During some alone time with my father, as he was driving me to an Amtrak station in Stamford, CT, he confided unbidden that the three people who have most influenced him in life are my mother, me, and a pastor. He explained the influence of mom and the minister in some depth and then said that perhaps I hadn't heard when he mentioned my influence. I told him I'd heard but didn't know how to respond or whether I should. He then explained what he felt my influence on his life to have been. It was something of a tortured monlogue. Well intentioned, but painful, nonetheless. I'm going to need to try and write about it soon. Even if only so that I can process the occasion.


Wow. I don't have to go back to the Hellth Dept. Except, eventually, to pick up a final check. The reality is slowly dawning on me. Unless I decide, at some point, to do some consulting or volunteer work, I will never do public health work again.

I'm a little nervous about retirement. I'm 58 point something years old and have spent the last 34 and a half years earning a living doing something I didn't particularly like to do but had learned to do pretty well. Now, all kinds of possibilities beckon. I hope that I don't fuck too much up.


Stay tuned.

Friday, December 23, 2011

Back from six days on the East Coast. Caught the de Kooning retrospective at MOMA in NYC and the Gertrude Stein photographs at the National Portrait Gallery in DC. Both were fantastic exhibitions. When some holiday fervor fades I'll try to write a bit about my impressions.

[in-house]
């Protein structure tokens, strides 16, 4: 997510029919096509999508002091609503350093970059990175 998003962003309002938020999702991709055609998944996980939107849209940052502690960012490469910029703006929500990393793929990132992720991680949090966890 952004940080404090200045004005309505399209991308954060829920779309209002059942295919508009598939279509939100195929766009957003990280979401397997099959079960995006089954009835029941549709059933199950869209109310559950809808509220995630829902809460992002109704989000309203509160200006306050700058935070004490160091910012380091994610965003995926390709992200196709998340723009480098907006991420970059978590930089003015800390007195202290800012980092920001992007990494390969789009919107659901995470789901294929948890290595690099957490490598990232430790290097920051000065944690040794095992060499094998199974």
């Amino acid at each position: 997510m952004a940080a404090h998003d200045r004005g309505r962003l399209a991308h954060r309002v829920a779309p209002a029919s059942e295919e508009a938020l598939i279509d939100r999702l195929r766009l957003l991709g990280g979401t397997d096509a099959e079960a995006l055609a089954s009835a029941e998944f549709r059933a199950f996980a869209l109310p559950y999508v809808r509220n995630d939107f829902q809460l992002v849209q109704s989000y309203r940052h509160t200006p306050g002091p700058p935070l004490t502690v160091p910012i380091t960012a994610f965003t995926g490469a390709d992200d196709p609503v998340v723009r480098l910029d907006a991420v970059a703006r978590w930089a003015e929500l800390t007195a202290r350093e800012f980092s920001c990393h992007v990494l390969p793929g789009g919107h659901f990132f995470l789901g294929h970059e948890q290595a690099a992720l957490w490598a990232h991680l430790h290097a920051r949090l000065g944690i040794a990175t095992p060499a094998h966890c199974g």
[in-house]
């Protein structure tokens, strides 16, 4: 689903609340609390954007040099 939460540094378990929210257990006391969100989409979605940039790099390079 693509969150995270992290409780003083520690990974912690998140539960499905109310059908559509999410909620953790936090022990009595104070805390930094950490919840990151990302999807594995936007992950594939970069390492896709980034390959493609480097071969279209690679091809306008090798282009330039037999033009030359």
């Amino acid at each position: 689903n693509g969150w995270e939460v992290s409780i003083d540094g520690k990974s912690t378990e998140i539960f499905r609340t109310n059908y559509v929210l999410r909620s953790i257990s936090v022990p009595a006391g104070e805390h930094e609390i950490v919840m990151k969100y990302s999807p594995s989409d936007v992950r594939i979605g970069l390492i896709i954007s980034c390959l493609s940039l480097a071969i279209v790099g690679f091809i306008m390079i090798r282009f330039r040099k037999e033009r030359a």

Friday, December 16, 2011

Who owns the concepts of space and time?
One falls
of a template

into an actual


Sunday, December 11, 2011


This Friday just past was my last Friday at the Hellth Dept.

Tomorrow will be my last Monday.

Then there will be my last Tuesday.

The day after will be my last Wednesday there.

The Thursday which follows will be my last day there ever.

Strange to contemplate leaving. I'm excited and frightened at the same time.
Much to the spouse's irritation I spent a considerable amount of time today listening to John Zorn's music (which I unabashedly love). It is a bit too dissonant for her.

Aesthetic "taste" is a funny thing. When I encounter something, some sort of art--say-- that I don't on first blush like , I explore it more. There's so much that I don't know, don't understand, that I kind of assume that I'm probably not getting something on the first take. I guess that practice makes innocent bystanders uncomfortable.

Saturday, December 3, 2011

Two Philosophy Books of Interest

Just finished reading two brief philosophy books:

Towards A New Manifesto by Theodor Adorno and Max Horkheimer (Verso, 2011)and One-Dimensional Woman by Nina Power (Zero Books, 2009).